In addition, there is a unique Overlord/Bagration Scenario: a two year contest which begins with 1944 and utilizes many Playbook listed Optional Rules.  This scenario opens with the Western Allies’ D-Day return to the continent and the Red Army’s massive Operation Bagration Eastern Front assaults.

A couple of Panzer IV tanks destroyed during Operation Bagration.

A couple of Panzer IV tanks destroyed during Operation Bagration.

It covers the last two years of the war and the Allies must either triumph by the conclusion of 1945 or yield the laurels victory to the Axis: who by surviving outperform their historical counterparts in terms of the game.

Five Roads to Early Victory 

Regardless of which game or scenario is chosen, there are five ways players can bring the game to an early conclusion.  Although some games may be contested right down to the final card play on the final turn, any Hitler’s Reich game can come to a Sudden Death Victory end should any of the following five conditions be met.  These five are:

  • Sudden Death Card Hand Size Victory
  • The Fall of Berlin
  • The Fall of London & Moscow
  • National Capitulation
  • Surrender

Sudden Death Card Victory

The relative power of the players is measured by the number of Conflict Cards they are allowed to hold in their hands.  This number is recorded by the Hand Size Track.  (As highlighted in the picture of the game board as shown below):

HR-map 17x22 hi-res

The track goes from 12 to 0, and is adjusted with the loss or recapture of Production Centers located on the map and through the play of Event Cards.  Players may positively influence their Hand Size through acquiring economic Events: e.g. Convoy for the Allies, Synthetic Fuel for the Axis, and War Production for both sides.  Winning one of these Events increases Hand Size by one.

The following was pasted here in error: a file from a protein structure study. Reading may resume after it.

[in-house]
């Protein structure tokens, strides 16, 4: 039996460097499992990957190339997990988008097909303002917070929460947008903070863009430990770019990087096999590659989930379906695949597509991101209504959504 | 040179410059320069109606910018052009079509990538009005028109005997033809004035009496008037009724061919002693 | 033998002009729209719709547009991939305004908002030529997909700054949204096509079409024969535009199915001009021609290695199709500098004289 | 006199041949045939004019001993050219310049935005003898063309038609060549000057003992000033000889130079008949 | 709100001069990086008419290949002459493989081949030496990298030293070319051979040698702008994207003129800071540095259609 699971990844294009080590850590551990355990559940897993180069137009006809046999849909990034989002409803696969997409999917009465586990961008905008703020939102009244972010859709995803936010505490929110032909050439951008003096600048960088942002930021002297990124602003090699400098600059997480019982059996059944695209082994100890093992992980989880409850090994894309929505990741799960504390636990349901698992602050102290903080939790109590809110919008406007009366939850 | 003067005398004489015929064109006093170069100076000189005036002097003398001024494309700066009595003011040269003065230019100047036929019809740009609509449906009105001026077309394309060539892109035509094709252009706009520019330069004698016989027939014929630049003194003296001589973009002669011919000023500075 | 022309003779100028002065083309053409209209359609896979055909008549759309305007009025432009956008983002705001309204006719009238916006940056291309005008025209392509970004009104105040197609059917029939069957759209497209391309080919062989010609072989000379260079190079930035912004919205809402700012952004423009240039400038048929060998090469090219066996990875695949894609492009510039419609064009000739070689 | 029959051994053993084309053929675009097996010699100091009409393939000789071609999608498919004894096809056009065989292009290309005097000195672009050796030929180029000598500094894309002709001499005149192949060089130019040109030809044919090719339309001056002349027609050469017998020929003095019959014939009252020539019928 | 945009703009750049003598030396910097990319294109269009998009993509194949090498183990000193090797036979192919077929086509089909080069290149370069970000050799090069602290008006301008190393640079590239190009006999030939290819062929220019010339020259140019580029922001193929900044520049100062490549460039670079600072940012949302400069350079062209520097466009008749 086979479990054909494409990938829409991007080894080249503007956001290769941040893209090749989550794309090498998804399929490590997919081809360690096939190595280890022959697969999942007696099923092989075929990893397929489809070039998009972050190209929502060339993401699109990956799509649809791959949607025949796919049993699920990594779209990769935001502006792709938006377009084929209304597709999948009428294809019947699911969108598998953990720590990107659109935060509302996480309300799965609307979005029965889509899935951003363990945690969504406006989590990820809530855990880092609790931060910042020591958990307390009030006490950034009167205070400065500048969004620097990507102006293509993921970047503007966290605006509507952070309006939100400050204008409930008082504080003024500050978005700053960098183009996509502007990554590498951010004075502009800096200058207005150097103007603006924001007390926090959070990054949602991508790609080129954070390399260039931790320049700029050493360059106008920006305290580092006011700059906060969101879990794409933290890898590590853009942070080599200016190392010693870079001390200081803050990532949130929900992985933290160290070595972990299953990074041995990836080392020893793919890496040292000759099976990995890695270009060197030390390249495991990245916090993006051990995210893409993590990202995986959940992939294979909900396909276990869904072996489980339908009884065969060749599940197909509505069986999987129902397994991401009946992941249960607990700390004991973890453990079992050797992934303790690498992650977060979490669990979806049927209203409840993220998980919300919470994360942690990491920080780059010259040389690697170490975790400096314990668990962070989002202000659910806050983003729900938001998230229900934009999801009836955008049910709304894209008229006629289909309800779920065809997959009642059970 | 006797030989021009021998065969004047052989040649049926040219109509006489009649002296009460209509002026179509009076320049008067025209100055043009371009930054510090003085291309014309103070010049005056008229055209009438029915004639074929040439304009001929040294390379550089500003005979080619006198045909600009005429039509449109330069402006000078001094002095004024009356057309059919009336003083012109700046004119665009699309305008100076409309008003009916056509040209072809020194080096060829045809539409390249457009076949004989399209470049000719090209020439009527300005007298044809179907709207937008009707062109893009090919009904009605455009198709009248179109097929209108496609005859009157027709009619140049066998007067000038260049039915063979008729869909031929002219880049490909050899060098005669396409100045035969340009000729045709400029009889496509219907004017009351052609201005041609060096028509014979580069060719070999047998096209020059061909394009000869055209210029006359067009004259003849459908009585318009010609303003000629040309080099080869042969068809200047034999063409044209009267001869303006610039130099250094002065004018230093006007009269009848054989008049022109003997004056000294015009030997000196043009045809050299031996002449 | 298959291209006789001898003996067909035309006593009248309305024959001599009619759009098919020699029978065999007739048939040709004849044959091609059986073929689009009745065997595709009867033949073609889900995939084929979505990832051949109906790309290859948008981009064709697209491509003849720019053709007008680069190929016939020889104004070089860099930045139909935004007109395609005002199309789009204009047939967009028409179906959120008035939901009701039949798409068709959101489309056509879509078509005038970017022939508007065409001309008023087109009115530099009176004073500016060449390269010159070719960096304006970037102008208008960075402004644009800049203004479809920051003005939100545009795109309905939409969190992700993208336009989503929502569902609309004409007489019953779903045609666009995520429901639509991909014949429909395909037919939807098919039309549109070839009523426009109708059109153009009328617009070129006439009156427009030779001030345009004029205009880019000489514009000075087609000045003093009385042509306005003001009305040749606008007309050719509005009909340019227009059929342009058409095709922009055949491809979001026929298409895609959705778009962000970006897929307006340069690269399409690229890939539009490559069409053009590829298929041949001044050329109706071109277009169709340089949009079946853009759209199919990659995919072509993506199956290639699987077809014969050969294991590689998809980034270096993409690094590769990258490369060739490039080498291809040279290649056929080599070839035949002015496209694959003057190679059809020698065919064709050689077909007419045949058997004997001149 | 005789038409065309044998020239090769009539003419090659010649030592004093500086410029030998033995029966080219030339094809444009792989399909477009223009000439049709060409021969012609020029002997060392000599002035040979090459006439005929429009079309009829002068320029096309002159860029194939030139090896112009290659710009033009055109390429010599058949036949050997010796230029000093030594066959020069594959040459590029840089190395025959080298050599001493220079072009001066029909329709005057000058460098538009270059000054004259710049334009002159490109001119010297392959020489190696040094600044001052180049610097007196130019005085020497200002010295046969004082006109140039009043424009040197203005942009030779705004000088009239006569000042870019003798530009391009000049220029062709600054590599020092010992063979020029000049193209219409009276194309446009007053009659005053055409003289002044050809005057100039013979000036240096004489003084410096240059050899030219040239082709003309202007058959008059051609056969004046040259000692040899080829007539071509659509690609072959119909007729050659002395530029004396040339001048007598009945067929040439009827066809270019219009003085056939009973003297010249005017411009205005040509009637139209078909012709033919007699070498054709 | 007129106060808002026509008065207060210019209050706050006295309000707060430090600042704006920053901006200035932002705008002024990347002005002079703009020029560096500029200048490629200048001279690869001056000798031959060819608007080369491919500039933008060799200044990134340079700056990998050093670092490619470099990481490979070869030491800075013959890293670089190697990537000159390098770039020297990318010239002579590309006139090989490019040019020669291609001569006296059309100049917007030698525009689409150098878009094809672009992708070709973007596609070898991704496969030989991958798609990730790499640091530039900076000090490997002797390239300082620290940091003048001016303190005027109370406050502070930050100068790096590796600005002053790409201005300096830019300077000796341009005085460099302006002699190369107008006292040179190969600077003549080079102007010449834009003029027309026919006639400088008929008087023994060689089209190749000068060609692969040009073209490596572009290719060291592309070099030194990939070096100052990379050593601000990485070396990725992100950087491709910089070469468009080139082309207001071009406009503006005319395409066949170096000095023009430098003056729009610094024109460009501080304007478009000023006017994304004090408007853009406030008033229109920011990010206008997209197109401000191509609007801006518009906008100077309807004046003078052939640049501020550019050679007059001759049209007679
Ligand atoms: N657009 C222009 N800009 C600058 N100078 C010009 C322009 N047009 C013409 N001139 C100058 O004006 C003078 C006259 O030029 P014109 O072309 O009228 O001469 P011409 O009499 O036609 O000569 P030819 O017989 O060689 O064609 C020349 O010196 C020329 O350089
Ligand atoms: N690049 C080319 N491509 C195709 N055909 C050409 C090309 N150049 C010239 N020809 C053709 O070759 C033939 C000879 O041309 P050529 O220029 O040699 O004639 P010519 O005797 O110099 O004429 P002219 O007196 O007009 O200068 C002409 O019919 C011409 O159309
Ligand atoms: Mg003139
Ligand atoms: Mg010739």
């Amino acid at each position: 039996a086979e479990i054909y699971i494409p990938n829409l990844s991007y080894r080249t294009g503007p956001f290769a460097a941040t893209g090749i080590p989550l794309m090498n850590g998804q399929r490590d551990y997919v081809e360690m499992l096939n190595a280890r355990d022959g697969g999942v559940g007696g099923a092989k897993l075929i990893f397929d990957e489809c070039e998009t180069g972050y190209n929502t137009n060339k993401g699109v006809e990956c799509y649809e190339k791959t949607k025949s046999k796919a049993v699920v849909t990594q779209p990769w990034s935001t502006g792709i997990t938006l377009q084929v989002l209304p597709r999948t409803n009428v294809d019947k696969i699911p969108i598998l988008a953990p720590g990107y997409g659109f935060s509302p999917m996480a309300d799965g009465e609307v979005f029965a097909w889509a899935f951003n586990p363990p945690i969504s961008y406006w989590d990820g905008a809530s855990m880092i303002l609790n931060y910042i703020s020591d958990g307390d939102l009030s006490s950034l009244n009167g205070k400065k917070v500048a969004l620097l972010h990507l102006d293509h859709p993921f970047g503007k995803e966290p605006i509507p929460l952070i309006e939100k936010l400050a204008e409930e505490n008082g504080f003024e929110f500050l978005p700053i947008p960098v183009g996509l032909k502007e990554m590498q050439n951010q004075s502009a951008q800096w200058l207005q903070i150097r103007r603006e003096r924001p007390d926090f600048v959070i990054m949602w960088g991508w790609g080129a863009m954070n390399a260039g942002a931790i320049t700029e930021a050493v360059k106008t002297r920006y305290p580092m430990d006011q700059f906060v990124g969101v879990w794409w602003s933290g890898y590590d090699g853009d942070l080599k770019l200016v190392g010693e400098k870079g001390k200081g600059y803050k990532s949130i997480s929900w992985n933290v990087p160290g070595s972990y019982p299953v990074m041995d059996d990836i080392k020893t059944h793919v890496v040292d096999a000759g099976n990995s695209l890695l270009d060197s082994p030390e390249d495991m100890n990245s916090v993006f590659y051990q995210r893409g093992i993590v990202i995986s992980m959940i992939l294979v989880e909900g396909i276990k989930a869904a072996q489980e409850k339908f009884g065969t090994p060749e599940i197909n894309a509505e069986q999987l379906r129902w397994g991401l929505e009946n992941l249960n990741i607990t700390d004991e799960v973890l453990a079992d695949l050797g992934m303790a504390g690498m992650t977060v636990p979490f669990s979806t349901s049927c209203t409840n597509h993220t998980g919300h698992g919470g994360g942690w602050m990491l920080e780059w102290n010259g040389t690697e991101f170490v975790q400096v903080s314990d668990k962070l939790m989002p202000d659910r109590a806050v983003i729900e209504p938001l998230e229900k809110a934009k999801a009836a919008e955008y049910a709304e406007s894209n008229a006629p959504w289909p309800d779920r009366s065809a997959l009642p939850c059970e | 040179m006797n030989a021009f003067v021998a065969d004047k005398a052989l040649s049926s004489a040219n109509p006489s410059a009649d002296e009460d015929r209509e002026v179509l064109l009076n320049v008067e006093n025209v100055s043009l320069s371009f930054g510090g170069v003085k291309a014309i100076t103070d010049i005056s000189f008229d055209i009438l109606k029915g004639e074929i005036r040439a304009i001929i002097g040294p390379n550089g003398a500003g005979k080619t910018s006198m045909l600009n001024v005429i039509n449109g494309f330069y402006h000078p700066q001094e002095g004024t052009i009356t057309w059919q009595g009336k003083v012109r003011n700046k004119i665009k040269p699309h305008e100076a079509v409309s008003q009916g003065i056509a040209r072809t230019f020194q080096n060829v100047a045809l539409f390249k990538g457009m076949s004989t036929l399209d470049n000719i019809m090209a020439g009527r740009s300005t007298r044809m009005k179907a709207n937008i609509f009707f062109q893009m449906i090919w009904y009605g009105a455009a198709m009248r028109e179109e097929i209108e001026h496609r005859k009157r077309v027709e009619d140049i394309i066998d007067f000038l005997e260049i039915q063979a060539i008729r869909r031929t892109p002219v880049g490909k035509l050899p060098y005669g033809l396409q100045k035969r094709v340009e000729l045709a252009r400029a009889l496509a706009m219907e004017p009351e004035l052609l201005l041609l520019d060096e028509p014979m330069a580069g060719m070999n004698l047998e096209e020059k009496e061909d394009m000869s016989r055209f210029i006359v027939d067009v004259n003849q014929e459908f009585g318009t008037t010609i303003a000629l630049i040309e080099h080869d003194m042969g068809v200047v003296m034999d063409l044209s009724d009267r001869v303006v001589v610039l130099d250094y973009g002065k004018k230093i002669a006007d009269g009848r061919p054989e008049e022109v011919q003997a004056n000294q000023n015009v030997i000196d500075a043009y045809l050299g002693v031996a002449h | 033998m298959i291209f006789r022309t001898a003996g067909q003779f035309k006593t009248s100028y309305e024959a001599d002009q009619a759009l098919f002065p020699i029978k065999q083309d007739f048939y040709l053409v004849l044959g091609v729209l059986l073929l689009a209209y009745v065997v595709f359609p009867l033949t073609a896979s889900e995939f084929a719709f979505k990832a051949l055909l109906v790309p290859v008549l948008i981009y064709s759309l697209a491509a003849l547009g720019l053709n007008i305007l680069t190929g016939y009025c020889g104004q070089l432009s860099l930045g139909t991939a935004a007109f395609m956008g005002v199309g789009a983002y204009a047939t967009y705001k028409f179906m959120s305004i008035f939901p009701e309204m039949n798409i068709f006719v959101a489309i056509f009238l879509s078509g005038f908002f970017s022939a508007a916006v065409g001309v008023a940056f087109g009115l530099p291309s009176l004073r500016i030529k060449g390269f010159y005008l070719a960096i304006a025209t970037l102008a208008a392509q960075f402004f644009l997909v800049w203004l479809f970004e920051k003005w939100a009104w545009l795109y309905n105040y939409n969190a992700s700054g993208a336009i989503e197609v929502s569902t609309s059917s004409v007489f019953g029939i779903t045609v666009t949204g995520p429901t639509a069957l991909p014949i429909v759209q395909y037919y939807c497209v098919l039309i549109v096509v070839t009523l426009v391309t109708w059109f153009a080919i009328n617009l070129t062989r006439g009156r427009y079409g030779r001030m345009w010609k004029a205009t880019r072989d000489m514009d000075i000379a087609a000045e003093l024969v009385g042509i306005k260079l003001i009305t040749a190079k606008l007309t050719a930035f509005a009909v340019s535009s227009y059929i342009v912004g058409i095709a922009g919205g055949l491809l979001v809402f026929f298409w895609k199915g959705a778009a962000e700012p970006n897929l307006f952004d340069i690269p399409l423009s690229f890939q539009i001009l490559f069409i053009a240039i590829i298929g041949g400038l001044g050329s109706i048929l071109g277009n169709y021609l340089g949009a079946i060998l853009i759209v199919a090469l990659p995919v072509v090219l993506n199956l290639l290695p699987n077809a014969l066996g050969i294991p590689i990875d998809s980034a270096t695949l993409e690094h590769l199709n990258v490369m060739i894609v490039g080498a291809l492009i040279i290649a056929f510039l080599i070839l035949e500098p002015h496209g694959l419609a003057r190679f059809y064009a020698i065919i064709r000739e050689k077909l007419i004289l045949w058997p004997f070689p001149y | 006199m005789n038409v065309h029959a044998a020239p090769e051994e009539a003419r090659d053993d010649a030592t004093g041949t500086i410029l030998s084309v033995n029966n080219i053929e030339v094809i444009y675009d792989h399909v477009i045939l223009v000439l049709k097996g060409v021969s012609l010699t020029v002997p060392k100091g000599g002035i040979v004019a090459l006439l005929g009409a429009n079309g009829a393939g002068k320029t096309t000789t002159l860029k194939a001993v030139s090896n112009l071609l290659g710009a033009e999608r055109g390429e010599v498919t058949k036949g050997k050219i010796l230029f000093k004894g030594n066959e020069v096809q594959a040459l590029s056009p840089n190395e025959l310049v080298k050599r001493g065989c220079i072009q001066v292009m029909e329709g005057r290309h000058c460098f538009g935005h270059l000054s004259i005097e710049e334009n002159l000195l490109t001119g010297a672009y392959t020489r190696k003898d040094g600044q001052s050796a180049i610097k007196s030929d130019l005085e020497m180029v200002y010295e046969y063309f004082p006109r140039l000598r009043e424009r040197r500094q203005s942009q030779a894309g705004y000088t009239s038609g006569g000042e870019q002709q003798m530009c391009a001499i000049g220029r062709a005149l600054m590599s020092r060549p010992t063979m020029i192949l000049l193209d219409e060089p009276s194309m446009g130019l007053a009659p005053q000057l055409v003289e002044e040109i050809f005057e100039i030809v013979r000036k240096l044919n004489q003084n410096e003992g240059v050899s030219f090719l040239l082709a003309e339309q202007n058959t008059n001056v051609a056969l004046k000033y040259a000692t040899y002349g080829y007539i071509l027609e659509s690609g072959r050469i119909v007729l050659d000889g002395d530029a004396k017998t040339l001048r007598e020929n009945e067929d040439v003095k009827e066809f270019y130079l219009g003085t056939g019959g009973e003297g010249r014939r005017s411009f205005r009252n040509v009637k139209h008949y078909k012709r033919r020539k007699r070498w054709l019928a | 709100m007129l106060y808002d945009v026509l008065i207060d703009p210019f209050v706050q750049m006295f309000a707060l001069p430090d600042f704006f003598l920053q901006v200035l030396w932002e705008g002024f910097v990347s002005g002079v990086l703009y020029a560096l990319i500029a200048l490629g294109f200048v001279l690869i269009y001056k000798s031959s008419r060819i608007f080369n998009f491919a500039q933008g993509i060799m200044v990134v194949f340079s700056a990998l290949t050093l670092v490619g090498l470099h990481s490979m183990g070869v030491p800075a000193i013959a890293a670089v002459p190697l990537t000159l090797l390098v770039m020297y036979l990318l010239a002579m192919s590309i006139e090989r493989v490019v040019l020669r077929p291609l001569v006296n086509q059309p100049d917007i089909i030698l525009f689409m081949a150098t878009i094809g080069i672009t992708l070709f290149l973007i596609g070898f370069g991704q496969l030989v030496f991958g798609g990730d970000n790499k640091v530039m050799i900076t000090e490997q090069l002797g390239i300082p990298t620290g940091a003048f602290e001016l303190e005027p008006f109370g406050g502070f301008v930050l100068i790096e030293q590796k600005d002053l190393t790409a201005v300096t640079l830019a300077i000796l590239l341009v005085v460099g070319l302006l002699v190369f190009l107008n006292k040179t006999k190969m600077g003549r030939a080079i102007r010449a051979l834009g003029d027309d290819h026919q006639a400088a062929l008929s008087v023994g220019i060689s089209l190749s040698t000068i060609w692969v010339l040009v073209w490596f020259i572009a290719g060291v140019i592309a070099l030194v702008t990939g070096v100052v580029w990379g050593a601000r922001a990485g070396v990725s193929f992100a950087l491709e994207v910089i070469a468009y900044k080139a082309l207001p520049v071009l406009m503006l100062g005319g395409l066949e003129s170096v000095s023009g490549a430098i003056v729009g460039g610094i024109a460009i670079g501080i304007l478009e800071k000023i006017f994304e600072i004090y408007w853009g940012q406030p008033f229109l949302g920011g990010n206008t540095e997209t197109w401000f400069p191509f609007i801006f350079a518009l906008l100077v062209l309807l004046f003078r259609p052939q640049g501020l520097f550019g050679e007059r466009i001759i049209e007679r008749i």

A player must always have at least one card in hand.  If a player is ever out of cards, after completing any draw of cards they are entitled to, their opponent is immediately declared the game’s winner.

Example: if at any time a player has only one card in hand, and must discard that card or more for any reason – such as through an Event (e.g. Strategic Bombing or Wolfpack) or due to loss of a Production Center through enemy attack – that player is out of cards.  Their opponent has won. 

Example: if a player must discard more cards than they have in their hand, they are out of cards. Their opponent has won. 

The Fall of Berlin

If at the start of the Axis player’s turn, Berlin is in Allied Control, the Axis player must recapture Berlin by the end of that turn. If the Axis player fails to do so, the Allied player wins.

The Fall of London & Moscow

If at the start of the Allied player’s turn, London and Moscow are both in Axis Control, the Allied player must recapture at least one of them by the end of that turn. If the Allied player fails to do so, the Axis player wins.